6. Some In-Person Events Translate Better Than Others

During the pandemic, event planners had no choice but to migrate to virtual settings. From team meetings to book groups to theatrical performances, some in-person events and facets of those events withstood the shift better than others. So it benefits virtual planners trying to engage people in virtual events to know what works. 

Most importantly, virtual events lack the serendipity of in-person events – a vital spark for innovation and creative problem-solving. Also, be wary of trying to recreate your in-person events virtually without adjusting the times. Take inspiration from a methodology like Getting Things Done, and avoid overlong sessions by breaking things up into digestible chunks. 


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Or go further and hire a virtual host. Aside from juggling all aspects of the session – cueing up speakers, dealing with audience questions and comments, and even demonstrating how the technology works to newbies – they’ll help you keep things on track.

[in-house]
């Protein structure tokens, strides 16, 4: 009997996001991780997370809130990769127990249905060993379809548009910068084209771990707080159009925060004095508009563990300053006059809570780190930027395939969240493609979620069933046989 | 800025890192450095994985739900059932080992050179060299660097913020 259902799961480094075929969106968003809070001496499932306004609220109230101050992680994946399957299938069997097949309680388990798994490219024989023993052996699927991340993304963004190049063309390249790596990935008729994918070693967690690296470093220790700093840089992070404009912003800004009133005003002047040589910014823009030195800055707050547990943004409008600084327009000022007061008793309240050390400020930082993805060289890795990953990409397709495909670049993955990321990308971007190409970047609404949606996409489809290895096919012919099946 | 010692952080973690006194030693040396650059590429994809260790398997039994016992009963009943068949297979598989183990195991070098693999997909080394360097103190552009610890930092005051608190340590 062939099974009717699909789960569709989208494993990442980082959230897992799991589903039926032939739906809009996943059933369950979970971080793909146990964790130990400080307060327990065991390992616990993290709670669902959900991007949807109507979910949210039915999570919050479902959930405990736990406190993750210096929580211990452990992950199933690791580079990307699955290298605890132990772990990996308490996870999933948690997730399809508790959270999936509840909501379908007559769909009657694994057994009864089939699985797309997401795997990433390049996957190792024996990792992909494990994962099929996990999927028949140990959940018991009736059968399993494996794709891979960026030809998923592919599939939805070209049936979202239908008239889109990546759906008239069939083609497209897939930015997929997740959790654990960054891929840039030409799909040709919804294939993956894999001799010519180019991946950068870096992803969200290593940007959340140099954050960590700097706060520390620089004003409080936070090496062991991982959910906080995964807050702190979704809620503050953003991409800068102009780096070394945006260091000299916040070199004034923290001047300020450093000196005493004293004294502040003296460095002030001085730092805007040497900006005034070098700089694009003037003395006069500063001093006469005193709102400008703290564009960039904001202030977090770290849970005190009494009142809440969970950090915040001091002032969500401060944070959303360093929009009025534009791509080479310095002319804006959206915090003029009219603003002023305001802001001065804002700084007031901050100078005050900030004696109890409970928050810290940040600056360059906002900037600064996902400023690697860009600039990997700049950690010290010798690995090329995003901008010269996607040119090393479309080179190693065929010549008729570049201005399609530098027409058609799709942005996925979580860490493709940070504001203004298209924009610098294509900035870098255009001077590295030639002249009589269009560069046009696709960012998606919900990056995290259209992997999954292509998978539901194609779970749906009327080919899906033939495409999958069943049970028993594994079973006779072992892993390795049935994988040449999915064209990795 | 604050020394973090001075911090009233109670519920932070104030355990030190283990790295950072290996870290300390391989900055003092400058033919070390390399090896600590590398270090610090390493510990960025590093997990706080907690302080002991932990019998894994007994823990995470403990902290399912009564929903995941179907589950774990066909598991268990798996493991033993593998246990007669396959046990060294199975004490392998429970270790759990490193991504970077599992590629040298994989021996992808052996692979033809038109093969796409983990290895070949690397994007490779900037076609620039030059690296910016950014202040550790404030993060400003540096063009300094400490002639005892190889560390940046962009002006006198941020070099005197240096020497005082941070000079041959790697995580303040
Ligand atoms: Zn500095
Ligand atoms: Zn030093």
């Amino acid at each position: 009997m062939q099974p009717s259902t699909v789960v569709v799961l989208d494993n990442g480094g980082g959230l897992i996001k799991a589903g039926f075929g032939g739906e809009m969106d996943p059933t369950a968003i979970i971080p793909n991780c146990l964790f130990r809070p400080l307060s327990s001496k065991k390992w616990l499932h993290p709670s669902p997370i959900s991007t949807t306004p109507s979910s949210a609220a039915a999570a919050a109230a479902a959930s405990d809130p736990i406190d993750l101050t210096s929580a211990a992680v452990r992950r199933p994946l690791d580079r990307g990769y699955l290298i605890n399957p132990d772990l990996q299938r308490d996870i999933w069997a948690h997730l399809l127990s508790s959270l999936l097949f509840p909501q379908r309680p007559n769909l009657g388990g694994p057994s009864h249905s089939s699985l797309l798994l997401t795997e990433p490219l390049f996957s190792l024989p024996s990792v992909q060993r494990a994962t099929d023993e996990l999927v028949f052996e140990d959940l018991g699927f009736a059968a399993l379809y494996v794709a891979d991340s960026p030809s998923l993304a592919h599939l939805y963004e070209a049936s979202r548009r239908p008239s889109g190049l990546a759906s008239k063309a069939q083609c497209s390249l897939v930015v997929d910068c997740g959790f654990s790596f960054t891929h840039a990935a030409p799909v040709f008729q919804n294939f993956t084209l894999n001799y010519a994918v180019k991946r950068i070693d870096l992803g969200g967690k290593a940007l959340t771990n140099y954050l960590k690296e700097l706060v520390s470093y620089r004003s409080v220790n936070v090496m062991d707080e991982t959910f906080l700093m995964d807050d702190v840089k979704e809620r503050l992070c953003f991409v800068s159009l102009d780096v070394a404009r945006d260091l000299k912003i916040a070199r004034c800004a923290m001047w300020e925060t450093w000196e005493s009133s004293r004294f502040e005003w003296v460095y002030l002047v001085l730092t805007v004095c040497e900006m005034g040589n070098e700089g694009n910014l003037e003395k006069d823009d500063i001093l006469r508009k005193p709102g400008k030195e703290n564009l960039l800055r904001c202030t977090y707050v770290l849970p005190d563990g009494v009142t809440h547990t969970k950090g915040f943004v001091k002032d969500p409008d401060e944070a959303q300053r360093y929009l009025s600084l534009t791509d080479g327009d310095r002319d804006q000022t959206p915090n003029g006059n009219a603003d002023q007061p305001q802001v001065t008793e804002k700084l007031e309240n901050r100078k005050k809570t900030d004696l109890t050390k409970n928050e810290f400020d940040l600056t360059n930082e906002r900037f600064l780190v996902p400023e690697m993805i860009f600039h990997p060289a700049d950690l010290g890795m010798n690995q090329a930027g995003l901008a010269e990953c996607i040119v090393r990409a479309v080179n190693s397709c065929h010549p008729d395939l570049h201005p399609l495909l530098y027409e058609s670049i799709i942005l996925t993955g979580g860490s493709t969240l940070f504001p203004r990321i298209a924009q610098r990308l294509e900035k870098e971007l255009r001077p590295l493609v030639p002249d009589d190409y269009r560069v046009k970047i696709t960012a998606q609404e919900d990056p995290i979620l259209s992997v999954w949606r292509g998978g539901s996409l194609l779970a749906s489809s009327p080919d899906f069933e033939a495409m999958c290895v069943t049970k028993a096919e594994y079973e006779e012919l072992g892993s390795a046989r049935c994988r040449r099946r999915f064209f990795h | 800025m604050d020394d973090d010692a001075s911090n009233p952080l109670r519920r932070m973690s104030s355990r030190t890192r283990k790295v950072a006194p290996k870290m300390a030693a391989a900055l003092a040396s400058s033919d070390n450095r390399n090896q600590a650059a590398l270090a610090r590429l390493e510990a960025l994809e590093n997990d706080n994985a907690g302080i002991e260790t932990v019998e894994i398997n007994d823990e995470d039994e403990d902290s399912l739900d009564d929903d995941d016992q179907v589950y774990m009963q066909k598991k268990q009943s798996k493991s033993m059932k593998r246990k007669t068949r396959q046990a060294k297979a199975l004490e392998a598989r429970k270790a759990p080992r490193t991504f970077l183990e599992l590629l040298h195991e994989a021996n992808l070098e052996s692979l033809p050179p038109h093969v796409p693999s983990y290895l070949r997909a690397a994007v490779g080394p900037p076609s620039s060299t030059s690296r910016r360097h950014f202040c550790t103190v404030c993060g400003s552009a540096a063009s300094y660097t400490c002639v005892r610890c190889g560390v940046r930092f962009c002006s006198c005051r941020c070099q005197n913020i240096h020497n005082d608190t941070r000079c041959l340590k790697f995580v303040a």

Light At the End of the Post

By all means, take what you have gathered from your experiences of in-person events and bring what works to your virtual events. By the same token, remember to adapt them to the cloud-first world. Don’t fall into the trap of thinking you can get by simply with a casual, professional-from-the-waist-up approach to organizing and strategizing your virtual productions. 

How to host virtual events that promote connection and creativity is the challenge you face. So, note your errors, learn your lessons, and share them with the team. Give the mistakes we’ve touched upon in this post a wide berth, and allow your virtual to blossom. 

Jenna Bunnell
Jenna Bunnell is the Senior Manager for Content Marketing at Dialpad, an AI-incorporated cloud-hosted unified communications system that provides valuable call details for business owners and sales representatives. She is driven and passionate about communicating a brand’s design sensibility and visualizing how content can be presented in creative and comprehensive ways.